Changalang wrote:
Not to mention solve the state's tax revenue shortage. THC for the masses over Meth any day.
on January 10,2012 | 03:25PM
hanabatadayz wrote:
now can we legalize it?..that's why hawaii is the meth capital of the world..meth ruined our state cuz marijuana became so expensive..legalize it and the price will go way down and there will be no more meth heads destroying families
on January 10,2012 | 12:04PM
FLIPTOP2 wrote:
Ya, just what we need. Any kind of a study supporting an illegal habit. Would guess those in the lead of the research are a bunch of pot smokin' liberals!!!
on January 10,2012 | 12:16PM
kainalu wrote:
I'll smoke to that!
on January 10,2012 | 12:23PM
aiea7 wrote:
this appears to be a stupid study, how can you compare the effects of a MJ user, once of twice a month compared to a regular cigarette smokers who smokes an average of 9 cigarettes a day. The cigarette smoker smokes about 400 times more cigarettes in the same time frame - of course the effect of the smoke is greater - common sense will tell you this. this must be pro MJ article. such a nonsensical study.
on January 10,2012 | 12:37PM
ya_think wrote:
on January 10,2012 | 01:11PM
Changalang wrote:
A true chronic chokes down two blunts before second breakfast. The study is skewed.
on January 10,2012 | 03:41PM
kalanik001 wrote:
Most if not all pot smokers cannot afford to smoke weed as if it were cigarettes. They'll smoke more as a social thing, not as an addiction or coping mechanism. The medicinal benefit of marijuana has been proven, whereas there is no benefit to moderate cigarette smoking.
on January 10,2012 | 03:52PM
Changalang wrote:
True; the grade A evidence shows the only verifiable outcome of cigarette smoking is an early death and a complicated path of various health complications that make the quality of life a pathetic journey to a sad ending plagued with suffering.
on January 10,2012 | 04:12PM
toomuchpilikia wrote:
Smoking a single cigarette once a week will probably not hurt your lungs either! How is government going to legislate how many doobies one can partake with?
on January 10,2012 | 01:12PM
Compassionate_Cat wrote:
Hey. Alcohol is a controlled substance. DUI, under age drinking, alcohol overdose, fights, drunken brawls, so this plant is nothing next to the chemical alternatives. What would have happened if they kept prohibition against alcohol and made this plant the natural alternative instead?
on January 10,2012 | 02:23PM
Changalang wrote:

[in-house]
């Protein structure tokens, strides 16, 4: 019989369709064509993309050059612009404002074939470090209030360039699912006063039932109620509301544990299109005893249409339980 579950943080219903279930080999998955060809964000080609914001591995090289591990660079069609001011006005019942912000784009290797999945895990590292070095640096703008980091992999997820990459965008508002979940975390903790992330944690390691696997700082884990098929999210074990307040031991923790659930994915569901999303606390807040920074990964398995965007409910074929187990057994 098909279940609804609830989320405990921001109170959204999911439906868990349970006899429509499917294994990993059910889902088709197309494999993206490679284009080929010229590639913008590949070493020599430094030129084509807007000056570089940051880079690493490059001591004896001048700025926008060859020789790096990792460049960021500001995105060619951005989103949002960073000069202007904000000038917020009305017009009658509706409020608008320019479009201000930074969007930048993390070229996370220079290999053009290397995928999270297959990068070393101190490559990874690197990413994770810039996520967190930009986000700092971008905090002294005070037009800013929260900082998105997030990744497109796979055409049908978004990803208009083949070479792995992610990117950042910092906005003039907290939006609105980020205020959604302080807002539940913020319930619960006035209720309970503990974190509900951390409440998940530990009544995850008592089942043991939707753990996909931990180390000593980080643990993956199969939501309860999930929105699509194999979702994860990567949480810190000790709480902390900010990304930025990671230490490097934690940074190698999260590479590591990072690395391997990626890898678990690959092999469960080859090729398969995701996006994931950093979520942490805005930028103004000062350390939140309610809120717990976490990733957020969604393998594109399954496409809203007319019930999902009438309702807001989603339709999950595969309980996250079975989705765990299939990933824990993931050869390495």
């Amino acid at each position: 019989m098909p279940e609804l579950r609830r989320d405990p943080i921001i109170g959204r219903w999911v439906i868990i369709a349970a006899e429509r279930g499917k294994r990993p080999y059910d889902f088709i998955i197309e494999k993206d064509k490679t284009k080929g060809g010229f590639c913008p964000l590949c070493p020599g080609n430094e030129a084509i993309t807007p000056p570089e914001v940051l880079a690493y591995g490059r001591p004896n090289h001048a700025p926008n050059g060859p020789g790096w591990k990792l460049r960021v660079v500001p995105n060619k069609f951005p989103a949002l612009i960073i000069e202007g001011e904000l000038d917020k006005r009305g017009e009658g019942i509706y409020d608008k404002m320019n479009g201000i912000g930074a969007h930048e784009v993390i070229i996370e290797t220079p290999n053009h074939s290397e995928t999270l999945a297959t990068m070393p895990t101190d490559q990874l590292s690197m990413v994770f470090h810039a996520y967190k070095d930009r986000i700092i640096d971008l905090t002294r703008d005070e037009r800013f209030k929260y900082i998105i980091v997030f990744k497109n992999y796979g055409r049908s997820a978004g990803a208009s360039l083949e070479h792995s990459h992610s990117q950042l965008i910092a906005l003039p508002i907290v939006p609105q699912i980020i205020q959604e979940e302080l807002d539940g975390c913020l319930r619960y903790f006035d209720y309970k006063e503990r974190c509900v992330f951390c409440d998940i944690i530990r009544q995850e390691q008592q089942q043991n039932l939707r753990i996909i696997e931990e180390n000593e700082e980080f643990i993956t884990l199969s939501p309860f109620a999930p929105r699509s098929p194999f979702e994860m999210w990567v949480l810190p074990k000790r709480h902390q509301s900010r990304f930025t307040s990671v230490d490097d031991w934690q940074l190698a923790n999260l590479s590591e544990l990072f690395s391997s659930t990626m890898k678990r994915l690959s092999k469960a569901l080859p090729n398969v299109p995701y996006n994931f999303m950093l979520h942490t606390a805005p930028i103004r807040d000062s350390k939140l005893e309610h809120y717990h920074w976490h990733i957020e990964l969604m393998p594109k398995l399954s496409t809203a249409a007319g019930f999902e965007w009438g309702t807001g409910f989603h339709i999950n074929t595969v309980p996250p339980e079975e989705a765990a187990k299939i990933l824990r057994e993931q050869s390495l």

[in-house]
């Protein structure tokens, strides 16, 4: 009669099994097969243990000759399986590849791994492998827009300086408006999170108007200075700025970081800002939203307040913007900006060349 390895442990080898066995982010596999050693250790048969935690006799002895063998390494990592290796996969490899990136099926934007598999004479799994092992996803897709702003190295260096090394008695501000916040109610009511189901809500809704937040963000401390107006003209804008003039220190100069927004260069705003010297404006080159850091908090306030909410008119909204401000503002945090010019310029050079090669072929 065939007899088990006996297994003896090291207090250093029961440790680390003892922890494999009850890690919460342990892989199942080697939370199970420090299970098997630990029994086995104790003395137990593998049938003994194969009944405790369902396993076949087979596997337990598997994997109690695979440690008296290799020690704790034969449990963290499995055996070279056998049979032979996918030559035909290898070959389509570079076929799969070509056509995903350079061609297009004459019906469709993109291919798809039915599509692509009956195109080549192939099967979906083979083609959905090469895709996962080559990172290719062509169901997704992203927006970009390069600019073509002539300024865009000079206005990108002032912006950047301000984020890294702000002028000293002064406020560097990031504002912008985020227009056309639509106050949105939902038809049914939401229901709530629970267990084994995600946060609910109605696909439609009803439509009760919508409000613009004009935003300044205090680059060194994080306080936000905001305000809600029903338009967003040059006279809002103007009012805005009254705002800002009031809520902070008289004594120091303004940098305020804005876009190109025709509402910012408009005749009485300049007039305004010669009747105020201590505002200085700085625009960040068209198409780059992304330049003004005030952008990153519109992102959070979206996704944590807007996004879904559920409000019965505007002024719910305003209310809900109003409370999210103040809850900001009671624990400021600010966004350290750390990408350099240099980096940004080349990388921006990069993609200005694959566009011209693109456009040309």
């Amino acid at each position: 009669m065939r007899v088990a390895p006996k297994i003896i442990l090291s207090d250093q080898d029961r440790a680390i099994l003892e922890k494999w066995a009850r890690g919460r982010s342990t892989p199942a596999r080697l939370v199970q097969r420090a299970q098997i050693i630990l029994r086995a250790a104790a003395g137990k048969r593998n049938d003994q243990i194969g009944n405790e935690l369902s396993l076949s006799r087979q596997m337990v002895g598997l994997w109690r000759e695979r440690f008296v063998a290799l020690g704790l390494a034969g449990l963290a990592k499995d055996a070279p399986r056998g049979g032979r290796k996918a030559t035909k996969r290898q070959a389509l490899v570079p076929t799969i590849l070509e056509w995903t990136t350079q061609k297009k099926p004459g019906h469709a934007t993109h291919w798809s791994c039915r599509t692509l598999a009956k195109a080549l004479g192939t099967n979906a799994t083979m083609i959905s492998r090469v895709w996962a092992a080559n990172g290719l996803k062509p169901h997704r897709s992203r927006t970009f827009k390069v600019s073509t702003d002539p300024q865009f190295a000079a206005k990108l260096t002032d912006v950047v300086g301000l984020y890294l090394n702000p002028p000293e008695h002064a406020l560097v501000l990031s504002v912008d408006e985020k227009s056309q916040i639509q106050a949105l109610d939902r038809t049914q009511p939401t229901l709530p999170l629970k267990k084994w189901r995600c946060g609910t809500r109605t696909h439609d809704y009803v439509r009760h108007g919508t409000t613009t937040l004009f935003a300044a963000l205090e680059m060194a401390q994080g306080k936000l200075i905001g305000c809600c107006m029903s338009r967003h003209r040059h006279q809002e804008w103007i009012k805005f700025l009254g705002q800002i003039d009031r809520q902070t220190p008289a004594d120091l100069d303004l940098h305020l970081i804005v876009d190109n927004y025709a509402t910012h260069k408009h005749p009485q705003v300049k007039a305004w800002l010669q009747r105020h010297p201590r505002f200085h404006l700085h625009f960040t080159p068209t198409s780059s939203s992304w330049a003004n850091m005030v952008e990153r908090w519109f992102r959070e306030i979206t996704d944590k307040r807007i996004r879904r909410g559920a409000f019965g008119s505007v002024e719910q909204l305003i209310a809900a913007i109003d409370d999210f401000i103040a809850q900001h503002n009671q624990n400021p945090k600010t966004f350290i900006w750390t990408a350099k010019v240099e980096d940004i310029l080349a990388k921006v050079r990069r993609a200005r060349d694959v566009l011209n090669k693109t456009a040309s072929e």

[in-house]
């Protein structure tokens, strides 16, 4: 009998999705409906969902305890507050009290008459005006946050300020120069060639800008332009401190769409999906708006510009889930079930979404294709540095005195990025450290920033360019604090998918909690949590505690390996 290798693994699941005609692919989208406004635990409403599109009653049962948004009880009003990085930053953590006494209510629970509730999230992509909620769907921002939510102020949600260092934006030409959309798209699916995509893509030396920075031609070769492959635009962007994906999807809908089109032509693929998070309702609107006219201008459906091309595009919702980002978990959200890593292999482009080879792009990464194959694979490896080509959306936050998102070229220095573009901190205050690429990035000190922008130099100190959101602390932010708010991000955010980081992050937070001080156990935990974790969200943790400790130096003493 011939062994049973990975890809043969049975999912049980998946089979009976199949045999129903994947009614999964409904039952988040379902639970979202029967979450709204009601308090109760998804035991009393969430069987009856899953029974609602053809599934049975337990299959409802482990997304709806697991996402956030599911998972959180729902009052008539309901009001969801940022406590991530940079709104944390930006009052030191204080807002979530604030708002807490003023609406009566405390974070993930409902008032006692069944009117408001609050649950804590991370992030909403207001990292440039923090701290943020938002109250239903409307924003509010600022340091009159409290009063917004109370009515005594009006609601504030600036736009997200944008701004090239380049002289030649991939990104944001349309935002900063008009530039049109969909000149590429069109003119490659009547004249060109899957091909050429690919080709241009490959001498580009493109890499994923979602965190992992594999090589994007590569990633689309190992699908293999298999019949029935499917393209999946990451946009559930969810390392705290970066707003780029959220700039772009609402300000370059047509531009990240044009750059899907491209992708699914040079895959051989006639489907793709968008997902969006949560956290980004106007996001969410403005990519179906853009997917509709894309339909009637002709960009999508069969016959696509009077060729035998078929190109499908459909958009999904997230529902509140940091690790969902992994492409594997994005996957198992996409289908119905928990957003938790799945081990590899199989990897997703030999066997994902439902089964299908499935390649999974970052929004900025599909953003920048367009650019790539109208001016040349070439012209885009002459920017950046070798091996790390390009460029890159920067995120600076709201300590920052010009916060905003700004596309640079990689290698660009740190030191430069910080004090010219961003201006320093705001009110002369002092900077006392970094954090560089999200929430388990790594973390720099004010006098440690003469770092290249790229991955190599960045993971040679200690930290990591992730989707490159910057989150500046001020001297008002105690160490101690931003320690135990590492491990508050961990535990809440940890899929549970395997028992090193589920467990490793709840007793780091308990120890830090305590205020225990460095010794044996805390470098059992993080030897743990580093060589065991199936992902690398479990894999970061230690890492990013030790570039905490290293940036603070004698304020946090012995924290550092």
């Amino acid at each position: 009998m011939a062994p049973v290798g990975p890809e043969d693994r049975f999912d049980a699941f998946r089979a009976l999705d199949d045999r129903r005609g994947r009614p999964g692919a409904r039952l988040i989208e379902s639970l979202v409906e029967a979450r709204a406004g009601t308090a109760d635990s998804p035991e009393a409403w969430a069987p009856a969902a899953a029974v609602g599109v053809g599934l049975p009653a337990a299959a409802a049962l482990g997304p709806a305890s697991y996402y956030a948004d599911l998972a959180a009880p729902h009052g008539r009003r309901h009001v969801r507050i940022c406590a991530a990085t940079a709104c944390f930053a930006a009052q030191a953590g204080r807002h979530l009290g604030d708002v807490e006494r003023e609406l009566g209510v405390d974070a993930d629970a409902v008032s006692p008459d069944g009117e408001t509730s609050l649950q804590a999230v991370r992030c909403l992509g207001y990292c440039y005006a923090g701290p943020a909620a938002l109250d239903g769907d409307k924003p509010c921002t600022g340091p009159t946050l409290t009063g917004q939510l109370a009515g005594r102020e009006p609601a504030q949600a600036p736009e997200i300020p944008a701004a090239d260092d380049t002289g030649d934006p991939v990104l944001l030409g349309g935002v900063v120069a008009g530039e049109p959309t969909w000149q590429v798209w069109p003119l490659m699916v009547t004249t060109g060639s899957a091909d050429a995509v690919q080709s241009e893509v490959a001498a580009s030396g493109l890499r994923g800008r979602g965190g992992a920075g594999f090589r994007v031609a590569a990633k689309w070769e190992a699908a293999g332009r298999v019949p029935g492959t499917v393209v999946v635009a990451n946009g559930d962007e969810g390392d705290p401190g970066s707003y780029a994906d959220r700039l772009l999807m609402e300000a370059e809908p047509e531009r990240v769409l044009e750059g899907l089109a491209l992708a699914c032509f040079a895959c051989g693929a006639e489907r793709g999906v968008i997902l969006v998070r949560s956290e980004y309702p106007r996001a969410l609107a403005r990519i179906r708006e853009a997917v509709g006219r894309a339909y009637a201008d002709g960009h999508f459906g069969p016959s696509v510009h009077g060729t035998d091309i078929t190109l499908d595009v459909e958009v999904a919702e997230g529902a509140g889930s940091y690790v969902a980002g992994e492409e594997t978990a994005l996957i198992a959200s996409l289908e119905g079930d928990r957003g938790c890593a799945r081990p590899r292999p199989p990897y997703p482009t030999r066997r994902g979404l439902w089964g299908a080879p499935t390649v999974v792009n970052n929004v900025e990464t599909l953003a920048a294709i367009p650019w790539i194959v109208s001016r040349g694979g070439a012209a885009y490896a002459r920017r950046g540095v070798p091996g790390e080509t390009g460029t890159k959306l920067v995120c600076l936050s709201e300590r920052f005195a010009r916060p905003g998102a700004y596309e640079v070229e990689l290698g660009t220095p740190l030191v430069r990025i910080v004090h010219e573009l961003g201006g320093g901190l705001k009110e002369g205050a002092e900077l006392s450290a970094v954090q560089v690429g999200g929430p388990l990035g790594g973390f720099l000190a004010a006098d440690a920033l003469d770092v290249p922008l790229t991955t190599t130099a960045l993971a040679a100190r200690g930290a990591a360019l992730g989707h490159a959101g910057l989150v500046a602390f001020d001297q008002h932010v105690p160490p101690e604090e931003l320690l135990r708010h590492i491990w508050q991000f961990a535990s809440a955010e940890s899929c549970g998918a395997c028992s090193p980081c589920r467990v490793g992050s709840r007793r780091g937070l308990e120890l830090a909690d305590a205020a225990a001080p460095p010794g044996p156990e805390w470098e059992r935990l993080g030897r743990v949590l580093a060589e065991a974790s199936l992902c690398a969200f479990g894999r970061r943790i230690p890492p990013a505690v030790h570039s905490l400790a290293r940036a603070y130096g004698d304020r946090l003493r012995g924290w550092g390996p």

I am sure this study did not fall short of volunteers.
on January 10,2012 | 02:13PM
Compassionate_Cat wrote:
Reduces swelling and improves lung function in addition to the other benefits that have been published in the past. It is time to decriminalize this plant that perhaps God has made for healing and relaxation. It is less harmful than alcohol and the only reason alcohol is legal is that it could not be controlled. Our prisons would be full of citizens who made alcohol and distributed that. We need to free our citizens held as criminals for use of this plant and hold only those who used weapons and resorted to violence. My Mom had a fatal cancer and she had comfort from the use of this plant before she died and we were so stressed trying to help her; that's wrong!
on January 10,2012 | 02:19PM
sloturle wrote:
ron paul 2012!
on January 10,2012 | 02:25PM
Changalang wrote:
If you guys get your stuff together, then you can win the Hawaii GOP nomination for Ron Paul and keep the message alive. Put down the bag of Doritos and get the crew registered for Hawaii GOP. :)
on January 10,2012 | 03:22PM
HD36 wrote:
Hawaii for Ron Paul Patriots at Meet Up
on January 10,2012 | 08:06PM
what about showing up to work?????? damage???? broken lives? how bout erectile dysfunction? broken lives, promises, your kids on weed? drink smoke and poke? teen age pregnancy? poverty innner city, and outer homesteads? middle america? your lungs? pu leze............how bout my class mates, still stuck in the 70's that never made the transition into reality? still living with mom and arguing over how much they eat, when they are unemployed and mom is on social security? double puh leze
on January 10,2012 | 04:01PM
kainalu wrote:
"Reefer Madness"? Is that you?
on January 10,2012 | 04:15PM
al_kiqaeda wrote:
I'm not even a smoker (weed or cigarettes) and I'm for legalization. Fact remains...meth is waaaaaay worse than pot and we can stem new meth users, kill cartels and all the deadly violence with marijuana legalization.
on January 11,2012 | 08:00AM